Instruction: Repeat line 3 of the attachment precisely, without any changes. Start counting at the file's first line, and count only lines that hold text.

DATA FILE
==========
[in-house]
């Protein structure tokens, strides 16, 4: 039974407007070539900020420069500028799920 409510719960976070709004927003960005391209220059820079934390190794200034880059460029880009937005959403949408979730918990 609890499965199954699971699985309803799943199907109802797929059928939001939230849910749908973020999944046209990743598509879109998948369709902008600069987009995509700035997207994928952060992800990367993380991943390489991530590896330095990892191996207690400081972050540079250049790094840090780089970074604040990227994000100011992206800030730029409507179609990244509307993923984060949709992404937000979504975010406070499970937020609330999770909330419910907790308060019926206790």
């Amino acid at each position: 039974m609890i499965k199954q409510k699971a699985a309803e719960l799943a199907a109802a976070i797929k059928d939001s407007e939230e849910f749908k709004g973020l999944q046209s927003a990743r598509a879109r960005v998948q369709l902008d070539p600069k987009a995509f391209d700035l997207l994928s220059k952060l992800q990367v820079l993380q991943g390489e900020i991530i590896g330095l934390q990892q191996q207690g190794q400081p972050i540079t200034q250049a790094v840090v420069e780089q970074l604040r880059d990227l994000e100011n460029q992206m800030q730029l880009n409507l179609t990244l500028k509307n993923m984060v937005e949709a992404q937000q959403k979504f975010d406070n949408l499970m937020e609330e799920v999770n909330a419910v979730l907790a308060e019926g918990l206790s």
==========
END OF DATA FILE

């Amino acid at each position: 039974m609890i499965k199954q409510k699971a699985a309803e719960l799943a199907a109802a976070i797929k059928d939001s407007e939230e849910f749908k709004g973020l999944q046209s927003a990743r598509a879109r960005v998948q369709l902008d070539p600069k987009a995509f391209d700035l997207l994928s220059k952060l992800q990367v820079l993380q991943g390489e900020i991530i590896g330095l934390q990892q191996q207690g190794q400081p972050i540079t200034q250049a790094v840090v420069e780089q970074l604040r880059d990227l994000e100011n460029q992206m800030q730029l880009n409507l179609t990244l500028k509307n993923m984060v937005e949709a992404q937000q959403k979504f975010d406070n949408l499970m937020e609330e799920v999770n909330a419910v979730l907790a308060e019926g918990l206790s």